Tail-chasing, strange behaviors in dogs more likely for first-time owners, big families

HELSINKI, Finland — Abnormal repetitive behaviors in dogs, such as tail chasing, are more common among first-time owners, according to new research. Other behaviors such as biting and pacing are also frequent among dogs in households with a lot of family members, say scientists.

The signs can indicate that they are not getting enough exercise or attention leading to stressful behaviors.

The study looked at 4,436 Finnish dogs from 22 different breeds. Researchers from the University of Helsinki concluded that out of the 1,315 dogs (30 percent) that engaged in repetitive behaviors, 58 percent were from a combination of a dog’s home environment and lifestyle.

“The origin of repetitive behavior is complex, contributed by both environmental and genetic factors,” the authors write in their paper, published in the journal Scientific Reports. “As abnormal repetitive behavior can considerably worsen the well-being of dogs and impair the dog-owner relationship, a better understanding of the environmental, lifestyle, and molecular factors affecting canine repetitive behavior can benefit both dogs and humans.”

Furthermore, repetitive behaviors were 58 percent more likely among dogs where the dog is the owner’s first, compared to those who owned dogs previously. Findings also reveal that dogs living with one person were 33 percent less likely to engage in the behavior than those that lived with a family of three or more.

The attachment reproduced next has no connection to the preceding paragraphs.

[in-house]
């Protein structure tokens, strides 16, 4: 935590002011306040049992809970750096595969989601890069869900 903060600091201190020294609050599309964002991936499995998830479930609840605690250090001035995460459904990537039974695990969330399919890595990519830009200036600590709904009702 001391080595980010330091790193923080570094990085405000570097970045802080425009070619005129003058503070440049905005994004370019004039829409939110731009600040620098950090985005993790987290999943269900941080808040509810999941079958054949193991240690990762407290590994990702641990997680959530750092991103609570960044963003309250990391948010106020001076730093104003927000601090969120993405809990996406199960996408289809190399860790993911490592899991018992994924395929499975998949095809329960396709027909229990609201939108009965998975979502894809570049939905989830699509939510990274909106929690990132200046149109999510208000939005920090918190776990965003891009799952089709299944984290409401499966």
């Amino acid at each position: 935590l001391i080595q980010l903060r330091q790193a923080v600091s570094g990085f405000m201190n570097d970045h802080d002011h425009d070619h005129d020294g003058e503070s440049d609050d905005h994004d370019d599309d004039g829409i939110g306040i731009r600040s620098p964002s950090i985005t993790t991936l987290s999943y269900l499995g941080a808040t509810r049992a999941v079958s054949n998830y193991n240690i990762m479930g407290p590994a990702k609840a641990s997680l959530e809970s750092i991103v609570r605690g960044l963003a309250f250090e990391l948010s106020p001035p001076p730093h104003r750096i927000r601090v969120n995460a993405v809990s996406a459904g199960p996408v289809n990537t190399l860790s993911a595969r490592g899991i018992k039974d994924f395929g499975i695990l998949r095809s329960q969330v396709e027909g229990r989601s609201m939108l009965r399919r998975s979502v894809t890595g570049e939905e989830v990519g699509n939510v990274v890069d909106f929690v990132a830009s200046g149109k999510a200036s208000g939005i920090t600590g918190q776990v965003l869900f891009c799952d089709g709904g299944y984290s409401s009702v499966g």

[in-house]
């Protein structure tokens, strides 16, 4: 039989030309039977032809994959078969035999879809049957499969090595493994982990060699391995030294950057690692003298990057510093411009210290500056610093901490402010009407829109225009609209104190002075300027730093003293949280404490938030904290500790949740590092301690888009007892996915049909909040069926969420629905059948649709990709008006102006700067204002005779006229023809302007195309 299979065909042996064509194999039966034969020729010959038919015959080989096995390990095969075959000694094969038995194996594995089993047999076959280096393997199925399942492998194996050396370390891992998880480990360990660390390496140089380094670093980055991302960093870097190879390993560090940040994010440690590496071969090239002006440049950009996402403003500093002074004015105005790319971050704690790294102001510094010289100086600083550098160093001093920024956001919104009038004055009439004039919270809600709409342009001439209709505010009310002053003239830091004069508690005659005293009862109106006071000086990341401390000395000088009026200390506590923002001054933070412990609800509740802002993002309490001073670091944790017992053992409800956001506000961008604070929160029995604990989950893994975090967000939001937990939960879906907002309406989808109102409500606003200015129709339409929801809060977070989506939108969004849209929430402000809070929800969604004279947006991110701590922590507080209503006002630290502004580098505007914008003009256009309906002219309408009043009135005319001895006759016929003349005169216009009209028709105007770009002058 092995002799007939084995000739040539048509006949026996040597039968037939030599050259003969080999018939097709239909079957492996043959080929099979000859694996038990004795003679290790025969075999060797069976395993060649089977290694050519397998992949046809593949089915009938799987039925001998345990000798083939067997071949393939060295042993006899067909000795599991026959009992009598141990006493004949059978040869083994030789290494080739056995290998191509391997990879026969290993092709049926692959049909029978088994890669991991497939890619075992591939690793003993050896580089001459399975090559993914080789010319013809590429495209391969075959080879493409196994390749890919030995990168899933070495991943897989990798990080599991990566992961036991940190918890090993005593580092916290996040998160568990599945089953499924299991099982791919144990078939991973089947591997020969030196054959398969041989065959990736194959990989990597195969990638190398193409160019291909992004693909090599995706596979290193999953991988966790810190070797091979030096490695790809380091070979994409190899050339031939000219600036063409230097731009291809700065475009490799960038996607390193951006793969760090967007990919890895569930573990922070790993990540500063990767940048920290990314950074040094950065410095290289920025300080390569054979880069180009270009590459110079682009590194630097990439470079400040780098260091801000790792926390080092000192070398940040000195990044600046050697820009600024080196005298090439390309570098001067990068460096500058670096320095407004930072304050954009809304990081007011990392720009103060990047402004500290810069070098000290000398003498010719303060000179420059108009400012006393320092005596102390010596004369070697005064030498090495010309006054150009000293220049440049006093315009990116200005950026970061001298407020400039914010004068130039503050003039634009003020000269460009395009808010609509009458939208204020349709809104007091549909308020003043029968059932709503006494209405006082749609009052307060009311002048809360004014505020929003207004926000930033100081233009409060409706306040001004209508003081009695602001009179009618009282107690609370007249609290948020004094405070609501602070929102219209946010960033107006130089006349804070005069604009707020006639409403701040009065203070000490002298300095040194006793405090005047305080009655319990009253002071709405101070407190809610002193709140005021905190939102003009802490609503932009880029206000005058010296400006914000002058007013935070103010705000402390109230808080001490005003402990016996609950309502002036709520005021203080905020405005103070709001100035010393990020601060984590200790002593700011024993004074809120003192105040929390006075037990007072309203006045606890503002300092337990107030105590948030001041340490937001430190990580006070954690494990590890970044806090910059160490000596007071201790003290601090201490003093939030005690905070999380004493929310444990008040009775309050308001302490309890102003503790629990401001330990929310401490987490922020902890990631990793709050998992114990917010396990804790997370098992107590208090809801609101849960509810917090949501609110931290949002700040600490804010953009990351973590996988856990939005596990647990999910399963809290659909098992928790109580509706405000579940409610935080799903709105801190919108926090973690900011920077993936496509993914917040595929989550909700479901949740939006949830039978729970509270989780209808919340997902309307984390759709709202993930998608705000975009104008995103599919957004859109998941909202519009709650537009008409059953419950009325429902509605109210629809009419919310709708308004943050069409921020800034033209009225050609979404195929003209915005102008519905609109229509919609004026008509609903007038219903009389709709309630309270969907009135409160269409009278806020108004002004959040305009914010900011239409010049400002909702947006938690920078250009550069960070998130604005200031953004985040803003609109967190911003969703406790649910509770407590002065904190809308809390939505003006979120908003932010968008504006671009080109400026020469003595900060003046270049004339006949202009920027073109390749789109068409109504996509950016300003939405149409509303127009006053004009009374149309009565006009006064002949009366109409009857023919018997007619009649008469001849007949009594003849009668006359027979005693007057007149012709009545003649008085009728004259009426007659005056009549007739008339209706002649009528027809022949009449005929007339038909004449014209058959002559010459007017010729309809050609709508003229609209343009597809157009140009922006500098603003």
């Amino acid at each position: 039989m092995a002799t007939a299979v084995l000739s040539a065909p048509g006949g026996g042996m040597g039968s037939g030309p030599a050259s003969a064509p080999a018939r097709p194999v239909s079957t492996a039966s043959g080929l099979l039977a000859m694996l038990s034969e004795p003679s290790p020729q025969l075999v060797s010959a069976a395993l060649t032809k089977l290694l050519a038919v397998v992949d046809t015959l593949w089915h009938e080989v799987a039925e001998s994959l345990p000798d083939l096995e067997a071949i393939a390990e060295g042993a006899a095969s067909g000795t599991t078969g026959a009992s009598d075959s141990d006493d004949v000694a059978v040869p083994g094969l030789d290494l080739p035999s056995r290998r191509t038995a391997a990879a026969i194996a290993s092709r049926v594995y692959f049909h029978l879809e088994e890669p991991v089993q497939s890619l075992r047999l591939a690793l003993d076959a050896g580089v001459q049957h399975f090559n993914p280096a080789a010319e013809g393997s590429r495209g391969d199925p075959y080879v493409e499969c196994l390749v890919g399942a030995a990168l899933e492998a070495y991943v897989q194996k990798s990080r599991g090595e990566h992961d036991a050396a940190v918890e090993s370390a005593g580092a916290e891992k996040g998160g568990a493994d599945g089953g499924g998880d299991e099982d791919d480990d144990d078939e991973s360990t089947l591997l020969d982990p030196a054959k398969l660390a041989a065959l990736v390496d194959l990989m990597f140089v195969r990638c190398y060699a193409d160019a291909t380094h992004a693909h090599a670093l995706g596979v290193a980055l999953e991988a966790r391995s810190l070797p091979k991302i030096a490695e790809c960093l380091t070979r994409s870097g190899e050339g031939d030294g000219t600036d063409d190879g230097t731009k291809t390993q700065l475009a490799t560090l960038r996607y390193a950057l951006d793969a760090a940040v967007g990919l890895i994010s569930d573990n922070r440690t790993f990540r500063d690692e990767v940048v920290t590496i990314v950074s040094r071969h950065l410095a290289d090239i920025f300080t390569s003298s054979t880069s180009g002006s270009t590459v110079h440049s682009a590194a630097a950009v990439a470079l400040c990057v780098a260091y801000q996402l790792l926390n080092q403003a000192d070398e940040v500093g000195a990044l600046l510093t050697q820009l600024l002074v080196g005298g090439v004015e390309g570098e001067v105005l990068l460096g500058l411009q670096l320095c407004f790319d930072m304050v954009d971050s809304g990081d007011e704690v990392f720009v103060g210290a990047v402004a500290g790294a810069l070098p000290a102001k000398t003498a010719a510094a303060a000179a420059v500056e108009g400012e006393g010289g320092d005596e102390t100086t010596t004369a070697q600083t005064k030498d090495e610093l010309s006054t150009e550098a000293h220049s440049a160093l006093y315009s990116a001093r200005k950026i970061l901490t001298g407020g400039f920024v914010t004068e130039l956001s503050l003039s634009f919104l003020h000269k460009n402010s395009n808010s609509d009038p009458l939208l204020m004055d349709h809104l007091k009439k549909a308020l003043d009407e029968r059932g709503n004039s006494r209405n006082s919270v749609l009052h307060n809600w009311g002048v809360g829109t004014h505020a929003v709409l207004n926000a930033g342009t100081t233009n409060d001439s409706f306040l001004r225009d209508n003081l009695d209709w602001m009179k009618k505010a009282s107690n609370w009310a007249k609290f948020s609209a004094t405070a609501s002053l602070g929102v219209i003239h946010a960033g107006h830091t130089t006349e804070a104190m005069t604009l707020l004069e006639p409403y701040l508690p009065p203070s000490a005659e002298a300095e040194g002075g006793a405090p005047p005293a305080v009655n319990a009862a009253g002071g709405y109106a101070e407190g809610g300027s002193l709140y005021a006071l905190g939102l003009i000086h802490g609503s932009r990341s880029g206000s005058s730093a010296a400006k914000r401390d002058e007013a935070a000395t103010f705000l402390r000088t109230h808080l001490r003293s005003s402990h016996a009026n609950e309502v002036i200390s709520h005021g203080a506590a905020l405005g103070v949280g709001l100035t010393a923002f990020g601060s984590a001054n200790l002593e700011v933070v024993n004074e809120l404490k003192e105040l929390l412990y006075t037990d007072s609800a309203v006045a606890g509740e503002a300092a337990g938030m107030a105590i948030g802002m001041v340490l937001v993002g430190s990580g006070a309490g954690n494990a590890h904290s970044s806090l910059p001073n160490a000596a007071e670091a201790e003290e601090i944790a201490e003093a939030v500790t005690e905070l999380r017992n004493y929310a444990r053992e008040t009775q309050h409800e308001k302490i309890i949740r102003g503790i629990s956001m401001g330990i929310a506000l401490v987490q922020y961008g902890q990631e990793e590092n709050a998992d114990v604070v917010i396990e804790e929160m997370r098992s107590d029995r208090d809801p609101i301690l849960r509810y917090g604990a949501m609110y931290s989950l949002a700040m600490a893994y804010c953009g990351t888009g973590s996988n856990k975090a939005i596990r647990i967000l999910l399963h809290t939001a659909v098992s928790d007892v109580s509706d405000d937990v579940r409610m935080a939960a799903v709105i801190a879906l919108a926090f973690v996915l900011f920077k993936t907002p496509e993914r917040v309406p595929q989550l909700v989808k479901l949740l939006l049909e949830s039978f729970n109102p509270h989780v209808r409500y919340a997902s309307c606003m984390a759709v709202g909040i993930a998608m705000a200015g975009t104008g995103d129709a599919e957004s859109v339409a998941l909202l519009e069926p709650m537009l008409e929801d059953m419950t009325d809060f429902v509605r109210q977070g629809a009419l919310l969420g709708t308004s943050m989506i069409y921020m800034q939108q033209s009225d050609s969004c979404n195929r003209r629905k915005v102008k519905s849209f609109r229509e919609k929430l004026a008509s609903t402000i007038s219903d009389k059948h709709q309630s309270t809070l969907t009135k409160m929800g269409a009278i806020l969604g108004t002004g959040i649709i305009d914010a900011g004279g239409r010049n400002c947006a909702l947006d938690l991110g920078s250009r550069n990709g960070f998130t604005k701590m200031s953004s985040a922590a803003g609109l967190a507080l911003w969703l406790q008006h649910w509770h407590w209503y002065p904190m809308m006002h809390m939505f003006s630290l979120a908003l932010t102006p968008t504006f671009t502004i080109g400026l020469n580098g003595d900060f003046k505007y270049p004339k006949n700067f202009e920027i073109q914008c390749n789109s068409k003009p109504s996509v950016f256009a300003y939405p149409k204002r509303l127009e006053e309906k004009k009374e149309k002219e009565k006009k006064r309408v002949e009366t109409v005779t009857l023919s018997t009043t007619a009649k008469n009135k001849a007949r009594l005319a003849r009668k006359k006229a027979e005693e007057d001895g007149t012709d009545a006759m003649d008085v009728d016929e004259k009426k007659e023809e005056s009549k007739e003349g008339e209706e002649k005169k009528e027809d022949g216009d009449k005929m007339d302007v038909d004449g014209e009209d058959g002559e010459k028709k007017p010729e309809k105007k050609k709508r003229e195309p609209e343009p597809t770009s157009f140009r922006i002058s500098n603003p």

In addition dogs living without another dog were 64 percent more likely to engage in such antics than those that did. Less that one hour of exercise daily are also a driver of repetitive behaviors and were 53 percent more common in less active dogs than those exercising for between one and two hours per day.

German Shepherds, Chinese Cresteds and Pembroke Welsh Corgis are the breeds most associated with repetitive behaviors. Smooth Collies, Miniature Schnauzers and Lagotto Romagnolos are breeds less likely to engage in them. Younger dogs under the age of two and older dogs over the age of eight are also more prone to acting out.

It was also more common among dogs that were reported by their owners to be more hyperactive, aggressive and more easily distracted.

Until now, research has focussed on how abnormal behaviors in dogs can impair relationships between dogs and owners and worsen the pups’ overall wellbeing. Despite prior research focusing on how relationships between dogs and owners worsen as a result of abnormal behaviors, the factors associated with the antics have not been explored.

The study, which analyzed the dogs between February 2015 and September 2018, required owners to describe their pets’ movements. That includes everything from tail chasing, snapping at their reflection or shadow, surface licking, pacing, staring, spending time near their water bowl and self-biting.

The findings suggest that complex and associated factors, ranging from environmental, lifestyle and genetic factors, are the key influences in a dog’s likelihood to engage in abnormal behaviors.

The authors propose that understanding these factors could help improve dog welfare. “Identifying associated risk factors of repetitive behavior could help prevent the welfare and management problems related to these traits and develop a strategy for robust genetic studies with more susceptible breeds,” they write.

Report by South West News Service writer Maria Collinge

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